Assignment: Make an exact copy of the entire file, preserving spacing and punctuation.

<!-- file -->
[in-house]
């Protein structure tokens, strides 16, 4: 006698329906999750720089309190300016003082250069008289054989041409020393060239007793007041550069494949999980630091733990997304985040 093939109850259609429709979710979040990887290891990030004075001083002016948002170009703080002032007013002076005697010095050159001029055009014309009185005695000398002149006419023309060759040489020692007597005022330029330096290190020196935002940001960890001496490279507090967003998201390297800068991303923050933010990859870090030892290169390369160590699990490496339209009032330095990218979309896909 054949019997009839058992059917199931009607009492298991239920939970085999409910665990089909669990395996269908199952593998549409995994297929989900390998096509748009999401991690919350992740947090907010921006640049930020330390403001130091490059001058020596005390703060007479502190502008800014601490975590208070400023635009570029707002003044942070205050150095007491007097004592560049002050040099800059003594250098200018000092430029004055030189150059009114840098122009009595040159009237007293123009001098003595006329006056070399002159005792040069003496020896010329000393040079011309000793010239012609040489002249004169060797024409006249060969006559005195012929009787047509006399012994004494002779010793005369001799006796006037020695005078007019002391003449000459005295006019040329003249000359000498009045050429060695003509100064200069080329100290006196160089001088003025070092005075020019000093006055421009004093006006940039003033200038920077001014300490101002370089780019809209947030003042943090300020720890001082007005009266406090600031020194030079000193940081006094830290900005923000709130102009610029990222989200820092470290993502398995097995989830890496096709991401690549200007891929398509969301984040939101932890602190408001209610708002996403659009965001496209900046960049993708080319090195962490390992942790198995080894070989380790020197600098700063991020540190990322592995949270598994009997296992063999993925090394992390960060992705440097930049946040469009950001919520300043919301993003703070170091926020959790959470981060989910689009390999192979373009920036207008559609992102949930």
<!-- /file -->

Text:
[in-house]
């Protein structure tokens, strides 16, 4: 006698329906999750720089309190300016003082250069008289054989041409020393060239007793007041550069494949999980630091733990997304985040 093939109850259609429709979710979040990887290891990030004075001083002016948002170009703080002032007013002076005697010095050159001029055009014309009185005695000398002149006419023309060759040489020692007597005022330029330096290190020196935002940001960890001496490279507090967003998201390297800068991303923050933010990859870090030892290169390369160590699990490496339209009032330095990218979309896909 054949019997009839058992059917199931009607009492298991239920939970085999409910665990089909669990395996269908199952593998549409995994297929989900390998096509748009999401991690919350992740947090907010921006640049930020330390403001130091490059001058020596005390703060007479502190502008800014601490975590208070400023635009570029707002003044942070205050150095007491007097004592560049002050040099800059003594250098200018000092430029004055030189150059009114840098122009009595040159009237007293123009001098003595006329006056070399002159005792040069003496020896010329000393040079011309000793010239012609040489002249004169060797024409006249060969006559005195012929009787047509006399012994004494002779010793005369001799006796006037020695005078007019002391003449000459005295006019040329003249000359000498009045050429060695003509100064200069080329100290006196160089001088003025070092005075020019000093006055421009004093006006940039003033200038920077001014300490101002370089780019809209947030003042943090300020720890001082007005009266406090600031020194030079000193940081006094830290900005923000709130102009610029990222989200820092470290993502398995097995989830890496096709991401690549200007891929398509969301984040939101932890602190408001209610708002996403659009965001496209900046960049993708080319090195962490390992942790198995080894070989380790020197600098700063991020540190990322592995949270598994009997296992063999993925090394992390960060992705440097930049946040469009950001919520300043919301993003703070170091926020959790959470981060989910689009390999192979373009920036207008559609992102949930």